Rainfall on Sukkot

  • Rav Moshe Taragin


The mishna in Sukka (28b) describes a scenario of rainfall that interrupts a sukka experience, stating that in this situation, “We are allowed to relocate to a home.” The gemara concludes this description with a parable to describe the exemption: When our fulfillment of the mitzva of sukka is interrupted by rain, it is similar to a servant who presents his master with a cup of wine. The master, disinterested in this gesture, tosses the wine back in the face of the servant. Rainfall during Sukkot is equivalent to Ha-Kadosh Barukh Hu rejecting our “offer” of a mitzva. This shiur will explore the nature of the exemption of rainfall.

The simplest approach associates this situation with the general exemption of mitzta'er. As outlined in a previous shiur (Teishvu Ke-Ein Taduru – Fashioning a Sukka like a Residence), discomfort presumably exempts one from the sukka because the experience does not resemble teisvhu ke-ein taduru and is not as “comfortable” as a standard residential experience. Significant rainfall renders the sukka uncomfortable, and the person is classified as a mitzta'er, who is excused from the mitzva of sukka.

However, several indicators suggest that rainfall is an autonomous exemption unrelated to mitzta'er. First, the mishna makes explicit reference to rainfall even though it does not explicitly discuss any other situation of mitzta'er. The general mitzta'er exemption is inferred from a statement of Rav (see Sukka 25b) and applied to several obvious cases (see Sukka 26a about a foul smelling sukka). The fact that rainfall is uniquely mentioned in the mishna might reflect the fact that rainfall is a completely different form of exemption.

Similarly, the Rambam presents the laws of rainfall on Sukkot in a different context than the laws of mitzta'er. He opens the 6th chapter of Hilkhot Sukka with a list of those exempt from sukka, and within that section he includes various examples of mitzta'er (see halakha 2). Afterwards, he describes the “anatomy” of the mitzva – how to sit in the sukka and what conditions are necessary for fulfillment of the mitzva. He incorporates the laws of rainfall within this this second list. Evidently, he distinguished between the exemption of mitzta'er and the exemption of rainfall, and he therefore cited them as separate rules.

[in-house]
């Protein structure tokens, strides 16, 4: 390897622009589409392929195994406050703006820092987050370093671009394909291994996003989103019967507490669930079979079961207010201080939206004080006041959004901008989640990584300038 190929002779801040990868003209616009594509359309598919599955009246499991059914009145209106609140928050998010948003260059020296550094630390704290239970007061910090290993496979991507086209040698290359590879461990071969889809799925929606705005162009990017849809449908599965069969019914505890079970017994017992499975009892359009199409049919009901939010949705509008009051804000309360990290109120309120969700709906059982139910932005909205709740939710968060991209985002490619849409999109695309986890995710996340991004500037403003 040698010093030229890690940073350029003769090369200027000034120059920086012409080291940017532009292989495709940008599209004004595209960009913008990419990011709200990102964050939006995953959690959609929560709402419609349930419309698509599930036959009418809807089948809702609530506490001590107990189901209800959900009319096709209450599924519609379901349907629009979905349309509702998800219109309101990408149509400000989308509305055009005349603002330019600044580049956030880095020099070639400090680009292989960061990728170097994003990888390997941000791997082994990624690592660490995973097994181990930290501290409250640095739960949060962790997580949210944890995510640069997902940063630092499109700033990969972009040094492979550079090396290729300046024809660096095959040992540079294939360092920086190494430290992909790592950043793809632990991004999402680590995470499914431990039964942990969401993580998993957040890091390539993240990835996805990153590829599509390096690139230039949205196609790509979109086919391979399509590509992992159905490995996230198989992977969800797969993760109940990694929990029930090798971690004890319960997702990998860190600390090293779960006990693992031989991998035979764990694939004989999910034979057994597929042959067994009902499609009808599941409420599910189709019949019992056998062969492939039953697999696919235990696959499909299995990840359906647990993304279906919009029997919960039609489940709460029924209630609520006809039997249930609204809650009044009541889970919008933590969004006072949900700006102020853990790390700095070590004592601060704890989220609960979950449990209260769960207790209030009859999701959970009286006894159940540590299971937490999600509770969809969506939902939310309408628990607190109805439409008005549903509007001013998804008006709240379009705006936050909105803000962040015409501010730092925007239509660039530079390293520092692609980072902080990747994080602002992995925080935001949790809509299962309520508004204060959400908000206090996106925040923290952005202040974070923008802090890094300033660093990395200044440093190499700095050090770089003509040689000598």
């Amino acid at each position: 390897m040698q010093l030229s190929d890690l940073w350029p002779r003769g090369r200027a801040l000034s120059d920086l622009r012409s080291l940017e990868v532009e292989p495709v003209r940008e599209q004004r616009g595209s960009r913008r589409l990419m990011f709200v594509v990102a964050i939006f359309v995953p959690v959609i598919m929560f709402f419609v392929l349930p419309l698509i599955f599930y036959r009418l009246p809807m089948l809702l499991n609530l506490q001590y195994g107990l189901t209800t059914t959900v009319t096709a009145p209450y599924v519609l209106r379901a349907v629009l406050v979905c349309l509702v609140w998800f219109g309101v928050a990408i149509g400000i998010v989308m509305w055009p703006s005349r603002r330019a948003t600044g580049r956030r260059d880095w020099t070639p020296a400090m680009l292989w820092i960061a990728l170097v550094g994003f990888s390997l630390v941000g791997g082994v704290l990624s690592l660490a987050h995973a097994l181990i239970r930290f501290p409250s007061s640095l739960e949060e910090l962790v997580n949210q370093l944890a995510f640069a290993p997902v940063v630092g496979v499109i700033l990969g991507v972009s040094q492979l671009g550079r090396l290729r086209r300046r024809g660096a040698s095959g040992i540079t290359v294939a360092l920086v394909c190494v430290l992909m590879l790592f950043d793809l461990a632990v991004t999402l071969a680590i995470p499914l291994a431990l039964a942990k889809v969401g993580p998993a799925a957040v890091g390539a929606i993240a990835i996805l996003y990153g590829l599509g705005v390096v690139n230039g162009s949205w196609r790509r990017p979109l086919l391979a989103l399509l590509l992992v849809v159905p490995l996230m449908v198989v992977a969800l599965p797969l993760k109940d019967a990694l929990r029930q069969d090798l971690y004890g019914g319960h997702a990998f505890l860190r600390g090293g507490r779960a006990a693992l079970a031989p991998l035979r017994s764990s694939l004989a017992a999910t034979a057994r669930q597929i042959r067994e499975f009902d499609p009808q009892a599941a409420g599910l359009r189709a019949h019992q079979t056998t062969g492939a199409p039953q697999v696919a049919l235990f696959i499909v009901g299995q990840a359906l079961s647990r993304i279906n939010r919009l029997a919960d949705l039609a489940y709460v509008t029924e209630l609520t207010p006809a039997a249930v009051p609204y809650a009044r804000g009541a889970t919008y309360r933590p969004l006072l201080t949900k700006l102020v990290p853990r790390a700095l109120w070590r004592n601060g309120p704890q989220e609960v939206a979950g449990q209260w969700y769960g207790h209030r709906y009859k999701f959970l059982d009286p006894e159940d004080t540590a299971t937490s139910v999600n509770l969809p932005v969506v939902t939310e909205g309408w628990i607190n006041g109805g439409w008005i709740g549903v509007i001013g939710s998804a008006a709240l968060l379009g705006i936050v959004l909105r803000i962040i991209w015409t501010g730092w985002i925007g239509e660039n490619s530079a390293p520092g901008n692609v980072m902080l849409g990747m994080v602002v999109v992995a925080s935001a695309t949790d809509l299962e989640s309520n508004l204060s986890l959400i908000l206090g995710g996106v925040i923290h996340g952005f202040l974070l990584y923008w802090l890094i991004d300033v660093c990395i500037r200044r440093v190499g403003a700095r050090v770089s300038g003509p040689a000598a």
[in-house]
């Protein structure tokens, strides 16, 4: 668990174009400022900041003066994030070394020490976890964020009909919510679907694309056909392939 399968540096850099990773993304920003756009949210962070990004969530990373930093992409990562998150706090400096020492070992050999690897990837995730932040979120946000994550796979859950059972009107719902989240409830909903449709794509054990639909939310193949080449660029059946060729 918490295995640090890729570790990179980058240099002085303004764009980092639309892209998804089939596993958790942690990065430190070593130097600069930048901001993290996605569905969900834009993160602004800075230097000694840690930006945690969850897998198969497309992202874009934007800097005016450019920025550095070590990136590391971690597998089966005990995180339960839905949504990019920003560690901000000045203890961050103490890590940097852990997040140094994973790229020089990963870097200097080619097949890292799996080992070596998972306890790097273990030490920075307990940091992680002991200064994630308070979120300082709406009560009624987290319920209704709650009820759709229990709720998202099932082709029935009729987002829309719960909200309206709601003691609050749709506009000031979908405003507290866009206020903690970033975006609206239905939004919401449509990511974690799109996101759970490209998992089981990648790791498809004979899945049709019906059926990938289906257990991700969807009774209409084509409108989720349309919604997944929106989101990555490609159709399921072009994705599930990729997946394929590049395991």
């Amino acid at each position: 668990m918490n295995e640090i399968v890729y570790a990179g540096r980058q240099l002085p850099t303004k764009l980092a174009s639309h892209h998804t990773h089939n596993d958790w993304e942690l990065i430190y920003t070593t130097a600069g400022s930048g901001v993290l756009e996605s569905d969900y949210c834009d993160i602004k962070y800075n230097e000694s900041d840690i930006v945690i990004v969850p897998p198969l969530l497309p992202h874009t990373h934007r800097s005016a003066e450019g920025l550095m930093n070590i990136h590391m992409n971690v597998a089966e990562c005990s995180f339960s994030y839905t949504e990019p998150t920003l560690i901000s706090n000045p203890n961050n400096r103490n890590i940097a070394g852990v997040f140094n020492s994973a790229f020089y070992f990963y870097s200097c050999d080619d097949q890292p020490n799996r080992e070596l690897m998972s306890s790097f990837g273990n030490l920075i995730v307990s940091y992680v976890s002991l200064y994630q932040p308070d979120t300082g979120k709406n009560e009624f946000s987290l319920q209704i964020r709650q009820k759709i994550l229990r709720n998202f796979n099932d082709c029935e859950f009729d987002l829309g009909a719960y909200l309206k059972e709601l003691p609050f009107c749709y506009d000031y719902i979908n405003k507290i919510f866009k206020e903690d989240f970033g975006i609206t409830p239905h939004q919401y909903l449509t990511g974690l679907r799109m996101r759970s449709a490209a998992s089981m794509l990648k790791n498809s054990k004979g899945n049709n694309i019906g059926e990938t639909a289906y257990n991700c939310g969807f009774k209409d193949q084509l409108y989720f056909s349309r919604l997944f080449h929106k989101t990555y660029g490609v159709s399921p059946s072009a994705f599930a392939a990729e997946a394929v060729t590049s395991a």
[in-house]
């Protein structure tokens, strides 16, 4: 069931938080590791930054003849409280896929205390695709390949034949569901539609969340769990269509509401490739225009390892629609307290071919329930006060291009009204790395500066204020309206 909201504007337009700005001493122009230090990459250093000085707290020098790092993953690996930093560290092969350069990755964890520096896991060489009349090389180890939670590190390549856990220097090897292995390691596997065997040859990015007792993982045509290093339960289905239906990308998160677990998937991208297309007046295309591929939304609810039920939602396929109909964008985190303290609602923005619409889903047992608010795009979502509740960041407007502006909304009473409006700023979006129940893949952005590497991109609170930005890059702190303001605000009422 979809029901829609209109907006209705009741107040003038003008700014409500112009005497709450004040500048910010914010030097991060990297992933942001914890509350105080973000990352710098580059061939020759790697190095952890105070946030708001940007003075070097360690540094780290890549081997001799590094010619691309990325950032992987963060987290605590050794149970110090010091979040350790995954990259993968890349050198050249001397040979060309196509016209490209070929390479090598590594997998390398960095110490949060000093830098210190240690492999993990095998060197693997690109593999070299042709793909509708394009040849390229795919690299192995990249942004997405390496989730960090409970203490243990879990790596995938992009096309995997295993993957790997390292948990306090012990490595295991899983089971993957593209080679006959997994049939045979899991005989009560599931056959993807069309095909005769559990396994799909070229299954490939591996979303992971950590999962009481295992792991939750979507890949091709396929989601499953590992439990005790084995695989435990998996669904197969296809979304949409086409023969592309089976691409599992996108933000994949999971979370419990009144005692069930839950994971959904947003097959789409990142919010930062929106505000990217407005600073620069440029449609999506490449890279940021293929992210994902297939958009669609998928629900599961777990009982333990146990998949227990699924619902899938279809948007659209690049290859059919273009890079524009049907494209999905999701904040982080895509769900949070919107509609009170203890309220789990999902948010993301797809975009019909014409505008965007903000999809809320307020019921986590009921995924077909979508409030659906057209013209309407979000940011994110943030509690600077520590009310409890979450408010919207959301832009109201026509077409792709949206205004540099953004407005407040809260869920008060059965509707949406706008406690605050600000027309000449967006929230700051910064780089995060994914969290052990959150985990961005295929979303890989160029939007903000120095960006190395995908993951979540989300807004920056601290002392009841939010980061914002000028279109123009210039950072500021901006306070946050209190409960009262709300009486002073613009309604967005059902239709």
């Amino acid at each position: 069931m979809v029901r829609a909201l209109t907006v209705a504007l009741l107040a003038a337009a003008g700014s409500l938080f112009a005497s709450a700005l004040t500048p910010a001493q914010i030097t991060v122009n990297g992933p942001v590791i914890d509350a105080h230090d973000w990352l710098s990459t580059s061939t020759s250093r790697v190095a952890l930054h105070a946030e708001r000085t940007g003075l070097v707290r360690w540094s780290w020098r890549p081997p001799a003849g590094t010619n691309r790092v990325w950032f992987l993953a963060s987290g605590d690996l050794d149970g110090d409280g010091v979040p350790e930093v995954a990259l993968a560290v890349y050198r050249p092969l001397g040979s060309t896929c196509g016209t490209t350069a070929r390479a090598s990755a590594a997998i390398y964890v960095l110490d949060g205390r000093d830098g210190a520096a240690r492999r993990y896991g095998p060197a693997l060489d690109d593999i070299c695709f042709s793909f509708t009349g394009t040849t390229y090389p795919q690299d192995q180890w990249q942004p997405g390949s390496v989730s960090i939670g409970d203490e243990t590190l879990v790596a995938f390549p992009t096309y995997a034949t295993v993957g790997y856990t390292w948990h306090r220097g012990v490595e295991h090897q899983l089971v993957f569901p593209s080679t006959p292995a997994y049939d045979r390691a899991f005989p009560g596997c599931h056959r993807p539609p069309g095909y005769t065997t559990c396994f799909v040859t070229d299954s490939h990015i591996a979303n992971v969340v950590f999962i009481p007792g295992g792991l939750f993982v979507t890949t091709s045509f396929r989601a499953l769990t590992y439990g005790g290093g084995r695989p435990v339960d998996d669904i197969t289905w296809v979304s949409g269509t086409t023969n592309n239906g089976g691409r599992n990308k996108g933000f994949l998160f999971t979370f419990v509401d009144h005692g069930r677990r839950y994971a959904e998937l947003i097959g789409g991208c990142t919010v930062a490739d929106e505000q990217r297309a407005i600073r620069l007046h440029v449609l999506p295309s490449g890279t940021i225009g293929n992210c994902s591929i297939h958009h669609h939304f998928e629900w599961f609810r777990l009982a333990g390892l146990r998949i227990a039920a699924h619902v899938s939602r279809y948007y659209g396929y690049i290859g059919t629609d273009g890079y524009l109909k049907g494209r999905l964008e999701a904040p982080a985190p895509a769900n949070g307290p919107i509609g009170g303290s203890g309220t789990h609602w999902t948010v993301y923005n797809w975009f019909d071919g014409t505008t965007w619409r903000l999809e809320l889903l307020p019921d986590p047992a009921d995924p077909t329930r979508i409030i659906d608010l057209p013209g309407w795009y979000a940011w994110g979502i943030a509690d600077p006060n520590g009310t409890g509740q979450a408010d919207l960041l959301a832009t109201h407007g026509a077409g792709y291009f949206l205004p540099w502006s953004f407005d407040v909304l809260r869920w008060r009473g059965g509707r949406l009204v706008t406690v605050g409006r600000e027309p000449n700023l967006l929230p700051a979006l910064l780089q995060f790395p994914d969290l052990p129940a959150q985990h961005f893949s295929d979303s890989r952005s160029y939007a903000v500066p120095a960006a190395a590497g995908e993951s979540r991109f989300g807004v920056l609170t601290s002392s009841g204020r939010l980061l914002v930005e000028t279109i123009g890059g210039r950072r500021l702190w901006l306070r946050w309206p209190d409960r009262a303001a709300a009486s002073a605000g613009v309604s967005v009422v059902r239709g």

Finally, the mishna's parable about a Master who rejects the offering of his servant implies that rainfall exempts sukka performance in a different fashion than mitzta'er exempts from the mitzva.

Perhaps rainfall does not qualify as mitzta'er because people typically experience rain as part of their daily routine. In this sense, it is unlike classic cases of unusual discomfort. Additionally, rain affects everyone equally – as opposed to mitzt'aer, which affects certain people and exempts them from sukka, while not impacting others, who remain obligated. Since rainfall is universal, it cannot be considered mitzta'er. Instead, rainfall renders the sukka inept, since it doesn’t provide basic shelter. The very purpose of a sukka is to provide shelter, and significant rain subverts this function of the sukka. Instead of constituting an exemption (petur) from the sukka, rainfall is mafkia (eliminates) the halakhic status of the sukka.

This new model yields some very interesting nafka minot. Chief among them is the ability to exempt under conditions of rain even if ACTUAL discomfort is not experienced. The gemara suggests a shiur of minimum quantity of rain necessary to exempt from the mitzva – if enough rain falls to ruin food, one is exempt. Does this only apply to someone who is actually eating and experiences discomfort from the ruined food, or does it apply even to someone isn’t eating but who experienced the quantity of rainfall that typically would ruin food?

The Or Zarua rules that even if a person is not actively eating, he is excused when this quantity of rain exists. The Rambam's language implies this as well. Since the person is not eating, he isn’t ACTUALLY experiencing discomfort, yet rainfall excuses him from the mitzva. Evidently, rainfall can be severed from the mitzta'er principle. The Tur, in contrast, maintains that rainfall will only exempt if the person is actually eating and the rain actually spoils his food. He apparently equates rainfall with mitzta'er, and thus insists that it entail actual suffering.

A second example of the rain exemption without ACTUAL discomfort stems from an interesting comment of the Ritva, who claims that the appearance of overcast rain clouds – even before actual rain commences – is sufficient to exempt from the mitzva. The rain has not begun and discomfort is not actually experienced in the case. According to the Ritva, clouds are halakhically sufficient to legally render the situation as one of "rainfall." In this state, the sukka isn’t considered a sukka and there is no purpose sitting in it.